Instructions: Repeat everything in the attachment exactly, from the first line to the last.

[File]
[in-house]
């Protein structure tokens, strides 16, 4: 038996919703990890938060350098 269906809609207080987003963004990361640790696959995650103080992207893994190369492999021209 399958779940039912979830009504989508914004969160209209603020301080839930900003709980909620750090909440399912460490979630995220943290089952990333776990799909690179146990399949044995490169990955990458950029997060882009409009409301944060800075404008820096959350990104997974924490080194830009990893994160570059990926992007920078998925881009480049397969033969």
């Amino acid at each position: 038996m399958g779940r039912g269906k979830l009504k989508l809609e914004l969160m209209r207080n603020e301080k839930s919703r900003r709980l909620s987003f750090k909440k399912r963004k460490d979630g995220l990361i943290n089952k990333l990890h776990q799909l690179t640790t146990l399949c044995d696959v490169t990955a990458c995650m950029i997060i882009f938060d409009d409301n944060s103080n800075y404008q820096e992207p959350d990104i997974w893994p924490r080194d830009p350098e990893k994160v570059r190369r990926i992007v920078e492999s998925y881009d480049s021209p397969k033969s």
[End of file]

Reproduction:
[in-house]
């Protein structure tokens, strides 16, 4: 038996919703990890938060350098 269906809609207080987003963004990361640790696959995650103080992207893994190369492999021209 399958779940039912979830009504989508914004969160209209603020301080839930900003709980909620750090909440399912460490979630995220943290089952990333776990799909690179146990399949044995490169990955990458950029997060882009409009409301944060800075404008820096959350990104997974924490080194830009990893994160570059990926992007920078998925881009480049397969033969």
């Amino acid at each position: 038996m399958g779940r039912g269906k979830l009504k989508l809609e914004l969160m209209r207080n603020e301080k839930s919703r900003r709980l909620s987003f750090k909440k399912r963004k460490d979630g995220l990361i943290n089952k990333l990890h776990q799909l690179t640790t146990l399949c044995d696959v490169t990955a990458c995650m950029i997060i882009f938060d409009d409301n944060s103080n800075y404008q820096e992207p959350d990104i997974w893994p924490r080194d830009p350098e990893k994160v570059r190369r990926i992007v920078e492999s998925y881009d480049s021209p397969k033969s």